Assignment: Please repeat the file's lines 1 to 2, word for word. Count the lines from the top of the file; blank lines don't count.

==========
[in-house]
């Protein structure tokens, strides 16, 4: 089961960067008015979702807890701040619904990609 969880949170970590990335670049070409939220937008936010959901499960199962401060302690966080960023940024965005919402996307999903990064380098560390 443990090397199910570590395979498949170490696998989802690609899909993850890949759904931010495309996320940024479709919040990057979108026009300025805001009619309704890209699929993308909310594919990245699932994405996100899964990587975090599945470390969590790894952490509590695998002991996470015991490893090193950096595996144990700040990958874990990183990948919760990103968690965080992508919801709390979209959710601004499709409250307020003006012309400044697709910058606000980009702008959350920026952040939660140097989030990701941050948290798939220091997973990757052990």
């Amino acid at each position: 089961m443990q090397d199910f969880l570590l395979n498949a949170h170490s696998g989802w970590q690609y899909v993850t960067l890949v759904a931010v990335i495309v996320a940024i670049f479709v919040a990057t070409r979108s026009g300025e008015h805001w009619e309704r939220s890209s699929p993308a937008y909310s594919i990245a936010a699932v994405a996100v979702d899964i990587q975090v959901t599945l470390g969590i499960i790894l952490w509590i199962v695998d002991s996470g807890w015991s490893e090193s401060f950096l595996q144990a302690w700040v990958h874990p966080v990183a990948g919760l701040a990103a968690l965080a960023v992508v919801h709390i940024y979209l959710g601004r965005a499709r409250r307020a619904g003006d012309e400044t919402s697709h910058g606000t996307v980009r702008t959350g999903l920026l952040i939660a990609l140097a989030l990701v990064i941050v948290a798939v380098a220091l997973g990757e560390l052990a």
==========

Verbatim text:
[in-house]
């Protein structure tokens, strides 16, 4: 089961960067008015979702807890701040619904990609 969880949170970590990335670049070409939220937008936010959901499960199962401060302690966080960023940024965005919402996307999903990064380098560390 443990090397199910570590395979498949170490696998989802690609899909993850890949759904931010495309996320940024479709919040990057979108026009300025805001009619309704890209699929993308909310594919990245699932994405996100899964990587975090599945470390969590790894952490509590695998002991996470015991490893090193950096595996144990700040990958874990990183990948919760990103968690965080992508919801709390979209959710601004499709409250307020003006012309400044697709910058606000980009702008959350920026952040939660140097989030990701941050948290798939220091997973990757052990």